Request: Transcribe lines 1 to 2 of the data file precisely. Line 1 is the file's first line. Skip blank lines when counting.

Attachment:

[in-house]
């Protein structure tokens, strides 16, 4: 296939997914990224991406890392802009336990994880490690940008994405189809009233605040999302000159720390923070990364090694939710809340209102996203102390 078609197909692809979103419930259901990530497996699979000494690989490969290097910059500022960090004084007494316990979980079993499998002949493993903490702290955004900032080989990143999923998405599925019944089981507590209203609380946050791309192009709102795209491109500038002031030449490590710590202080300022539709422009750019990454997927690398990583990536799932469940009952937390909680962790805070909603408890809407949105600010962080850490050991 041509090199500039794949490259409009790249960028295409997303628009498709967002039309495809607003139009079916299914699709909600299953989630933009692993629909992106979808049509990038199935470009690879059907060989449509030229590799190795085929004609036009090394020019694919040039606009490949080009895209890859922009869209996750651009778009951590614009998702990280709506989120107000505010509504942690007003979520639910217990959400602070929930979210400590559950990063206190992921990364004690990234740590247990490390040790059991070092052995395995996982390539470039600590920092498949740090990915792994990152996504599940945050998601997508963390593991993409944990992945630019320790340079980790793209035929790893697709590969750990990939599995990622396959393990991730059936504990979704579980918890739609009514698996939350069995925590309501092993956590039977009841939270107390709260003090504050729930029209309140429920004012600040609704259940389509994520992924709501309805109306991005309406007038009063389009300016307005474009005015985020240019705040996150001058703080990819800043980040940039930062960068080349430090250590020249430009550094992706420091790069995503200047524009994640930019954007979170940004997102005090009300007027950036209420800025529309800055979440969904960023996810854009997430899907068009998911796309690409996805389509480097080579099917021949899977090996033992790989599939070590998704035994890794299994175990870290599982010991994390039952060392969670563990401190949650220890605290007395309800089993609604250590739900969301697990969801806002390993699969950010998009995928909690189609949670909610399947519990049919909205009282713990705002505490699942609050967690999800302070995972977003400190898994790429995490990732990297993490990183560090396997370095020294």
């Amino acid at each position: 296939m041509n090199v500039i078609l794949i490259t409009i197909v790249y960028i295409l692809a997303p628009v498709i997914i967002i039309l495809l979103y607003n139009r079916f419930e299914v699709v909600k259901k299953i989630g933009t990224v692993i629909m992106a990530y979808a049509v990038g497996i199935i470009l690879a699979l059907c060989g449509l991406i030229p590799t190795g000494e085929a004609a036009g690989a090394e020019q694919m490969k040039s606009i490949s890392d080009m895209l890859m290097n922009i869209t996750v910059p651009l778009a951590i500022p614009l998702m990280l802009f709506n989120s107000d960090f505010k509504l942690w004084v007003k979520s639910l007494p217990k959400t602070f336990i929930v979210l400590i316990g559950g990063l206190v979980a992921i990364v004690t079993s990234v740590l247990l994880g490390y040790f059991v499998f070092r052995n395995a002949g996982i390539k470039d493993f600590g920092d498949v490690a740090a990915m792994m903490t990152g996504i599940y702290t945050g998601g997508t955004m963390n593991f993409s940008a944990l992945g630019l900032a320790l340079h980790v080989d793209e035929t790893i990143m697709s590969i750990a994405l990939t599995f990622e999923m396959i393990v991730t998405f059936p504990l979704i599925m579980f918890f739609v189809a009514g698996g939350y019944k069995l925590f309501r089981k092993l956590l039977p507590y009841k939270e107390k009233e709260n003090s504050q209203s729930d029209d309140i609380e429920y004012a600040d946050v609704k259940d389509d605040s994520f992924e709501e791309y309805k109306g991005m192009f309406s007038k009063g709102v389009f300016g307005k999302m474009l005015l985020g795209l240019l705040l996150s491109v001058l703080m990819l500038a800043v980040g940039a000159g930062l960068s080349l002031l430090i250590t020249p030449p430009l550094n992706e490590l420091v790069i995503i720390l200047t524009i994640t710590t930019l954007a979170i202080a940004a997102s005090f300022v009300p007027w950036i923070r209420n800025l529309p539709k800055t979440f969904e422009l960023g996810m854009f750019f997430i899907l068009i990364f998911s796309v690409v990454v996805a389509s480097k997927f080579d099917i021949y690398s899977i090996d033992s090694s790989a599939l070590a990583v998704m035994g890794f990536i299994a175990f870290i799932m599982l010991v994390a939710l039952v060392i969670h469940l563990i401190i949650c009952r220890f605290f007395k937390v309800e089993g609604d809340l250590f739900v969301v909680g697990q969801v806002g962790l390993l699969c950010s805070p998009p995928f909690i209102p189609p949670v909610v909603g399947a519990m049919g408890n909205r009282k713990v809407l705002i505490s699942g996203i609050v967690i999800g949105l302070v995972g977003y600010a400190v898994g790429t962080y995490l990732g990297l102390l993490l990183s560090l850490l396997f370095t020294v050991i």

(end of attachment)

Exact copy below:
[in-house]
């Protein structure tokens, strides 16, 4: 296939997914990224991406890392802009336990994880490690940008994405189809009233605040999302000159720390923070990364090694939710809340209102996203102390 078609197909692809979103419930259901990530497996699979000494690989490969290097910059500022960090004084007494316990979980079993499998002949493993903490702290955004900032080989990143999923998405599925019944089981507590209203609380946050791309192009709102795209491109500038002031030449490590710590202080300022539709422009750019990454997927690398990583990536799932469940009952937390909680962790805070909603408890809407949105600010962080850490050991 041509090199500039794949490259409009790249960028295409997303628009498709967002039309495809607003139009079916299914699709909600299953989630933009692993629909992106979808049509990038199935470009690879059907060989449509030229590799190795085929004609036009090394020019694919040039606009490949080009895209890859922009869209996750651009778009951590614009998702990280709506989120107000505010509504942690007003979520639910217990959400602070929930979210400590559950990063206190992921990364004690990234740590247990490390040790059991070092052995395995996982390539470039600590920092498949740090990915792994990152996504599940945050998601997508963390593991993409944990992945630019320790340079980790793209035929790893697709590969750990990939599995990622396959393990991730059936504990979704579980918890739609009514698996939350069995925590309501092993956590039977009841939270107390709260003090504050729930029209309140429920004012600040609704259940389509994520992924709501309805109306991005309406007038009063389009300016307005474009005015985020240019705040996150001058703080990819800043980040940039930062960068080349430090250590020249430009550094992706420091790069995503200047524009994640930019954007979170940004997102005090009300007027950036209420800025529309800055979440969904960023996810854009997430899907068009998911796309690409996805389509480097080579099917021949899977090996033992790989599939070590998704035994890794299994175990870290599982010991994390039952060392969670563990401190949650220890605290007395309800089993609604250590739900969301697990969801806002390993699969950010998009995928909690189609949670909610399947519990049919909205009282713990705002505490699942609050967690999800302070995972977003400190898994790429995490990732990297993490990183560090396997370095020294």